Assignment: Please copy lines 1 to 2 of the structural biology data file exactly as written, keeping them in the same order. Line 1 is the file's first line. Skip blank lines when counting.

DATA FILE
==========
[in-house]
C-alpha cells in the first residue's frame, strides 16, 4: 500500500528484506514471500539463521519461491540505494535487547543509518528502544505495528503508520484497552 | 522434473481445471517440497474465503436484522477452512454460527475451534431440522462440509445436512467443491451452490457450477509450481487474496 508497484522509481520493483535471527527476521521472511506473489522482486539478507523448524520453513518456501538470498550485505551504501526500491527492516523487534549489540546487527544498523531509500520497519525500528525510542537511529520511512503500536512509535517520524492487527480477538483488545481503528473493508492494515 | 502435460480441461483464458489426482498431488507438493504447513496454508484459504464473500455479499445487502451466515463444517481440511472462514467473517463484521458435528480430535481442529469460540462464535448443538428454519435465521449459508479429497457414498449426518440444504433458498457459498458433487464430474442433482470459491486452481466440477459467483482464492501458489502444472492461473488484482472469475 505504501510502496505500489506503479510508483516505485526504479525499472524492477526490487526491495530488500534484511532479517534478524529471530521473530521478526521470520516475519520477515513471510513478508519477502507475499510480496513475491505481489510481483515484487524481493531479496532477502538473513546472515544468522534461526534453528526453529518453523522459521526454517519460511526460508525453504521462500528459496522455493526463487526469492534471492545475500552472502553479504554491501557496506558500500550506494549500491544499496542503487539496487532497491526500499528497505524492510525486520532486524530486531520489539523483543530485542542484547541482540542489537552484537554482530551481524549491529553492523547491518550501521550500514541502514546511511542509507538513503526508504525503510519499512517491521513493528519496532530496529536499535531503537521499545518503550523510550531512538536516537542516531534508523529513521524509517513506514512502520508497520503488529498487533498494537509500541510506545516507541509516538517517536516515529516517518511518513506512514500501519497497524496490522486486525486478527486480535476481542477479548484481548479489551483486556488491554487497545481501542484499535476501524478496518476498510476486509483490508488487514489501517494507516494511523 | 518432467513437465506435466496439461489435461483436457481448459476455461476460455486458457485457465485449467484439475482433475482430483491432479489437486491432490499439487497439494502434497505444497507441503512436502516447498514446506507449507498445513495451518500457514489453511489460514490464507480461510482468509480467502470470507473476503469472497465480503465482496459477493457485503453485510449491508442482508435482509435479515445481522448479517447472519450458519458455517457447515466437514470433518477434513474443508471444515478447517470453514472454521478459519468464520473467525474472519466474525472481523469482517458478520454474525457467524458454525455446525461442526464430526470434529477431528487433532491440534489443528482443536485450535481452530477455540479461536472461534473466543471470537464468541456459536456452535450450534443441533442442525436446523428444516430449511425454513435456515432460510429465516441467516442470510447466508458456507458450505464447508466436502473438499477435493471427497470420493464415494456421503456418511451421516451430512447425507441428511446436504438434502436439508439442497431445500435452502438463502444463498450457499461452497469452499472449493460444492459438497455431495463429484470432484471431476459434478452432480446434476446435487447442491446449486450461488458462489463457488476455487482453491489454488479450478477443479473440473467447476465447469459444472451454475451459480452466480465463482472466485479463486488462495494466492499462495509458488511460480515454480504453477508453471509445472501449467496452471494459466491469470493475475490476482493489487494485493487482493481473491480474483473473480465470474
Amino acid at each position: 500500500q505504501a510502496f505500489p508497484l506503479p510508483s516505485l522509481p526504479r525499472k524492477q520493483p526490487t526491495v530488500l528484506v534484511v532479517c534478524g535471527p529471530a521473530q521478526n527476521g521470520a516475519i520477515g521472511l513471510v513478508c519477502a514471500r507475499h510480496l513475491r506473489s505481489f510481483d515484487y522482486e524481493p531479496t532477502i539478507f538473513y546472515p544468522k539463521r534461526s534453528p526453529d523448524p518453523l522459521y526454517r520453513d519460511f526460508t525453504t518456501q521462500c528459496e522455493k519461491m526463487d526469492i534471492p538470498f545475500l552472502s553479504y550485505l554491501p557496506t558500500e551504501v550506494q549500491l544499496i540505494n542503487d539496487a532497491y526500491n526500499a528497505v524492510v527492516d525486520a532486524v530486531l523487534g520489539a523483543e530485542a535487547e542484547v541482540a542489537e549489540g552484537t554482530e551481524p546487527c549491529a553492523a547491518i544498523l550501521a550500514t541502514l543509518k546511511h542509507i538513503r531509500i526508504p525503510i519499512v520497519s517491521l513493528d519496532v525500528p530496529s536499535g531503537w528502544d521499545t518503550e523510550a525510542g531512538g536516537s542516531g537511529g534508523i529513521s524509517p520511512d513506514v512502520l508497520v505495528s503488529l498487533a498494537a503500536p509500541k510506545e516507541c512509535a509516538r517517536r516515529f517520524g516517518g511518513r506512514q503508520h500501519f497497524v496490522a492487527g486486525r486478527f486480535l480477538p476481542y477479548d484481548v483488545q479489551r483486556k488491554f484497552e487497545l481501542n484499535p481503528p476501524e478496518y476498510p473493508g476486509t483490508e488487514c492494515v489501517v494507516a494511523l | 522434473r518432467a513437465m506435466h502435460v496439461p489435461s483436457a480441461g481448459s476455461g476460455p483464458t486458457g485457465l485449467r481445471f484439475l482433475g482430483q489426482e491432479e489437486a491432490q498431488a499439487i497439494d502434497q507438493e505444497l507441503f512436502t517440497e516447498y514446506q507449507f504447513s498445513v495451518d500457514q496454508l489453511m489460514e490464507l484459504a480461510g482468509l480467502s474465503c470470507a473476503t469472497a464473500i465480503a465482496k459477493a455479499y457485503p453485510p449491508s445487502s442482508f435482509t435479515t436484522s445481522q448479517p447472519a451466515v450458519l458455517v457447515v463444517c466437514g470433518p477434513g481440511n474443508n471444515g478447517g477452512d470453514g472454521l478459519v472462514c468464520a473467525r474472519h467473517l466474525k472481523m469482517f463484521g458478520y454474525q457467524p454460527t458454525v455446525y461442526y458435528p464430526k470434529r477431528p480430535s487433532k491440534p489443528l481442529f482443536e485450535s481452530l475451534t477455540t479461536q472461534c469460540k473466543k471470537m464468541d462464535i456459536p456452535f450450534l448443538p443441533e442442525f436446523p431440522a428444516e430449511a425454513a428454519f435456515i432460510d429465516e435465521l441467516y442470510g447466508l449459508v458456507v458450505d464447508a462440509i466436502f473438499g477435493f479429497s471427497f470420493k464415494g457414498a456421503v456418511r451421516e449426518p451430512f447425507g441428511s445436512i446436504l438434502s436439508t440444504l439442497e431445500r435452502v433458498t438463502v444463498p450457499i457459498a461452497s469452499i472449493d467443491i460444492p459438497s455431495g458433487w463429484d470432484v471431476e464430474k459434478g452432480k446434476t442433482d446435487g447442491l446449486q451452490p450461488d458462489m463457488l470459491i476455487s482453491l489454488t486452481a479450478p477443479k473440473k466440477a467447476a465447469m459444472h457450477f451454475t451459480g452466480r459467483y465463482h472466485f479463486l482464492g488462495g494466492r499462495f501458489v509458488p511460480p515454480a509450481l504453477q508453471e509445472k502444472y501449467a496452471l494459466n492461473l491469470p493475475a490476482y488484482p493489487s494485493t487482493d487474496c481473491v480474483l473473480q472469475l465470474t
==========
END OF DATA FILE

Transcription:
[in-house]
C-alpha cells in the first residue's frame, strides 16, 4: 500500500528484506514471500539463521519461491540505494535487547543509518528502544505495528503508520484497552 | 522434473481445471517440497474465503436484522477452512454460527475451534431440522462440509445436512467443491451452490457450477509450481487474496 508497484522509481520493483535471527527476521521472511506473489522482486539478507523448524520453513518456501538470498550485505551504501526500491527492516523487534549489540546487527544498523531509500520497519525500528525510542537511529520511512503500536512509535517520524492487527480477538483488545481503528473493508492494515 | 502435460480441461483464458489426482498431488507438493504447513496454508484459504464473500455479499445487502451466515463444517481440511472462514467473517463484521458435528480430535481442529469460540462464535448443538428454519435465521449459508479429497457414498449426518440444504433458498457459498458433487464430474442433482470459491486452481466440477459467483482464492501458489502444472492461473488484482472469475 505504501510502496505500489506503479510508483516505485526504479525499472524492477526490487526491495530488500534484511532479517534478524529471530521473530521478526521470520516475519520477515513471510513478508519477502507475499510480496513475491505481489510481483515484487524481493531479496532477502538473513546472515544468522534461526534453528526453529518453523522459521526454517519460511526460508525453504521462500528459496522455493526463487526469492534471492545475500552472502553479504554491501557496506558500500550506494549500491544499496542503487539496487532497491526500499528497505524492510525486520532486524530486531520489539523483543530485542542484547541482540542489537552484537554482530551481524549491529553492523547491518550501521550500514541502514546511511542509507538513503526508504525503510519499512517491521513493528519496532530496529536499535531503537521499545518503550523510550531512538536516537542516531534508523529513521524509517513506514512502520508497520503488529498487533498494537509500541510506545516507541509516538517517536516515529516517518511518513506512514500501519497497524496490522486486525486478527486480535476481542477479548484481548479489551483486556488491554487497545481501542484499535476501524478496518476498510476486509483490508488487514489501517494507516494511523 | 518432467513437465506435466496439461489435461483436457481448459476455461476460455486458457485457465485449467484439475482433475482430483491432479489437486491432490499439487497439494502434497505444497507441503512436502516447498514446506507449507498445513495451518500457514489453511489460514490464507480461510482468509480467502470470507473476503469472497465480503465482496459477493457485503453485510449491508442482508435482509435479515445481522448479517447472519450458519458455517457447515466437514470433518477434513474443508471444515478447517470453514472454521478459519468464520473467525474472519466474525472481523469482517458478520454474525457467524458454525455446525461442526464430526470434529477431528487433532491440534489443528482443536485450535481452530477455540479461536472461534473466543471470537464468541456459536456452535450450534443441533442442525436446523428444516430449511425454513435456515432460510429465516441467516442470510447466508458456507458450505464447508466436502473438499477435493471427497470420493464415494456421503456418511451421516451430512447425507441428511446436504438434502436439508439442497431445500435452502438463502444463498450457499461452497469452499472449493460444492459438497455431495463429484470432484471431476459434478452432480446434476446435487447442491446449486450461488458462489463457488476455487482453491489454488479450478477443479473440473467447476465447469459444472451454475451459480452466480465463482472466485479463486488462495494466492499462495509458488511460480515454480504453477508453471509445472501449467496452471494459466491469470493475475490476482493489487494485493487482493481473491480474483473473480465470474